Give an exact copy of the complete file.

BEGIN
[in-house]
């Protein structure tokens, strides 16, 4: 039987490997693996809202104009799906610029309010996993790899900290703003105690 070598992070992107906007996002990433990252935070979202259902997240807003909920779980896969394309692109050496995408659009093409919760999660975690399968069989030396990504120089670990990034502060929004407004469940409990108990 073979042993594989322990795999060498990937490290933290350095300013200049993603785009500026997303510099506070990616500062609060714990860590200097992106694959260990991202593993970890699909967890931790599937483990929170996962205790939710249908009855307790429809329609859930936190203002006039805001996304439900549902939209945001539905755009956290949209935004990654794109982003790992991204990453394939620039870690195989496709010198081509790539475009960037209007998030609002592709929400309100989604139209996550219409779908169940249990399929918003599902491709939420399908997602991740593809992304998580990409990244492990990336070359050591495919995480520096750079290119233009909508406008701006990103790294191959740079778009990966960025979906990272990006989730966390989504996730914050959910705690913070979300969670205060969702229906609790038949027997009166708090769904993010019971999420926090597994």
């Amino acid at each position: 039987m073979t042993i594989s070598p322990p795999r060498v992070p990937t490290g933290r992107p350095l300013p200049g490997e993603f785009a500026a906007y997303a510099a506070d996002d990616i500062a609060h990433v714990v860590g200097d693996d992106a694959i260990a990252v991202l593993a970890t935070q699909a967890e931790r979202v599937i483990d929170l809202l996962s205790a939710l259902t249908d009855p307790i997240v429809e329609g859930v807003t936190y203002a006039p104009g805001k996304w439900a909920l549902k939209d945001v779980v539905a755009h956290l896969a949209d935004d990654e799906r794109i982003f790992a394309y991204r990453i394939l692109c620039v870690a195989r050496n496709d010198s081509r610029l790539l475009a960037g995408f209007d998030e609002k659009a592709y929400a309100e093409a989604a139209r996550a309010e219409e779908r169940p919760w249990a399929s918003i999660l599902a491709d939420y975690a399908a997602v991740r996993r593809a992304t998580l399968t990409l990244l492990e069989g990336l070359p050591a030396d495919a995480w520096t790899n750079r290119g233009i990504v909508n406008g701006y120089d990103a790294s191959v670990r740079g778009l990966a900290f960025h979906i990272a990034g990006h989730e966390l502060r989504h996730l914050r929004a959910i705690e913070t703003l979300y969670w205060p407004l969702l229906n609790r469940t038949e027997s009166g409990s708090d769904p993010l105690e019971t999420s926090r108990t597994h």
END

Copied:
[in-house]
């Protein structure tokens, strides 16, 4: 039987490997693996809202104009799906610029309010996993790899900290703003105690 070598992070992107906007996002990433990252935070979202259902997240807003909920779980896969394309692109050496995408659009093409919760999660975690399968069989030396990504120089670990990034502060929004407004469940409990108990 073979042993594989322990795999060498990937490290933290350095300013200049993603785009500026997303510099506070990616500062609060714990860590200097992106694959260990991202593993970890699909967890931790599937483990929170996962205790939710249908009855307790429809329609859930936190203002006039805001996304439900549902939209945001539905755009956290949209935004990654794109982003790992991204990453394939620039870690195989496709010198081509790539475009960037209007998030609002592709929400309100989604139209996550219409779908169940249990399929918003599902491709939420399908997602991740593809992304998580990409990244492990990336070359050591495919995480520096750079290119233009909508406008701006990103790294191959740079778009990966960025979906990272990006989730966390989504996730914050959910705690913070979300969670205060969702229906609790038949027997009166708090769904993010019971999420926090597994």
């Amino acid at each position: 039987m073979t042993i594989s070598p322990p795999r060498v992070p990937t490290g933290r992107p350095l300013p200049g490997e993603f785009a500026a906007y997303a510099a506070d996002d990616i500062a609060h990433v714990v860590g200097d693996d992106a694959i260990a990252v991202l593993a970890t935070q699909a967890e931790r979202v599937i483990d929170l809202l996962s205790a939710l259902t249908d009855p307790i997240v429809e329609g859930v807003t936190y203002a006039p104009g805001k996304w439900a909920l549902k939209d945001v779980v539905a755009h956290l896969a949209d935004d990654e799906r794109i982003f790992a394309y991204r990453i394939l692109c620039v870690a195989r050496n496709d010198s081509r610029l790539l475009a960037g995408f209007d998030e609002k659009a592709y929400a309100e093409a989604a139209r996550a309010e219409e779908r169940p919760w249990a399929s918003i999660l599902a491709d939420y975690a399908a997602v991740r996993r593809a992304t998580l399968t990409l990244l492990e069989g990336l070359p050591a030396d495919a995480w520096t790899n750079r290119g233009i990504v909508n406008g701006y120089d990103a790294s191959v670990r740079g778009l990966a900290f960025h979906i990272a990034g990006h989730e966390l502060r989504h996730l914050r929004a959910i705690e913070t703003l979300y969670w205060p407004l969702l229906n609790r469940t038949e027997s009166g409990s708090d769904p993010l105690e019971t999420s926090r108990t597994h």